Janjawid ‘raid Chad villages’

Sudanese fighters accused of killing 65 and leaving thousands homeless.

Chad refugees
The UN calls for the deployment of peacekeeping forces to Chad and Sudan to protect refugees

“The attackers totally burnt down these places and killed several of the civilian population. Between 6,000 and 8,000 people are out in the open, without shelter and deprived of everything,” said the statement, signed by Hourmadji Moussa Doumgor, Chad’s communication minister.


The raids appeared to be the latest spillover of violence from Sudan‘s Darfur region, where more than 200,000 people have been killed since 2003 in a war between rebels and Sudanese government forces and their allied fighters.


But the Sudanese government denied any responsibility for the raid.


“I have not heard anything about this incident. The Sudanese government played no role in this whatsoever,” Ali al-Sadig, a Sudanese foreign ministry spokesman, told reporters in Khartoum.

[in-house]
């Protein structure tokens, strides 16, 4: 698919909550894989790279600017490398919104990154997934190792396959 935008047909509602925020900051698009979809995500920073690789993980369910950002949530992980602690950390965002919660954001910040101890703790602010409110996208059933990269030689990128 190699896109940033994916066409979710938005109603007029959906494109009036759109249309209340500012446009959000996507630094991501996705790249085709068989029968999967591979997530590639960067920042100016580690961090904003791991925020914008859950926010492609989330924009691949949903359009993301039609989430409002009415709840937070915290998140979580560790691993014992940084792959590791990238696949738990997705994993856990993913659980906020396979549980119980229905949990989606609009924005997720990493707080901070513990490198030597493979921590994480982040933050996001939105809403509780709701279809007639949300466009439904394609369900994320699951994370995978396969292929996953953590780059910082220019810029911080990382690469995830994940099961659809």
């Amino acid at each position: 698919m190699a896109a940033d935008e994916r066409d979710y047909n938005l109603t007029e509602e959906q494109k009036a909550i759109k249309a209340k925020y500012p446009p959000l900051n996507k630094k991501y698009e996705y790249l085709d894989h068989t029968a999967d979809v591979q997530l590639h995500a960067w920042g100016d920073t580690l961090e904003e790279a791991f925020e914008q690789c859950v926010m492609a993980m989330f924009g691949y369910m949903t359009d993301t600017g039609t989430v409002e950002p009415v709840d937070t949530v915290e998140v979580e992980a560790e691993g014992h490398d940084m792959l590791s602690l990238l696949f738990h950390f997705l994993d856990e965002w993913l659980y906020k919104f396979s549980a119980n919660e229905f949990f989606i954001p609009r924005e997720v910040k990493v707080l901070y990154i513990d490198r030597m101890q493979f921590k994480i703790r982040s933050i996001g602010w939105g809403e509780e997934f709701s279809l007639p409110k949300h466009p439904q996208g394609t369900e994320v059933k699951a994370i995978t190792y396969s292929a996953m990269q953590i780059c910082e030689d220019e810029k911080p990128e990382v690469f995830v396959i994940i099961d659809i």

Idriss Deby, Chad’s president, who also faces internal fighting in the east, frequently accuses Sudan of sending the Janjawid – mounted raiders whose name in Arabic means “devils on horseback” – across the border on raids.


Sudan‘s government routinely denies this but has refused to allow the deployment of a strong United Nations force in Darfur to bolster an over-stretched African Union peacekeeping contingent on the ground there.


The Chadian government said: “Chad wants peace on its borders but will assume its duty to protect its citizens by every appropriate means if Sudan does not do its part to end these armed militia attacks against the Chadian population of the border region.”


Ban Ki-moon, the UN secretary-general, recommended in January sending up to 11,000 peacekeeping soldiers and police to Chad and the Central African Republic to secure their borders with Darfur and protect civilians and refugees.


But Chad has said it wants only a civil protection police force in the east, where hundreds of civilians have been killed since last year in cross-border raids from Sudan and ethnic fighting between Arabs and non-Arabs.

Source: News Agencies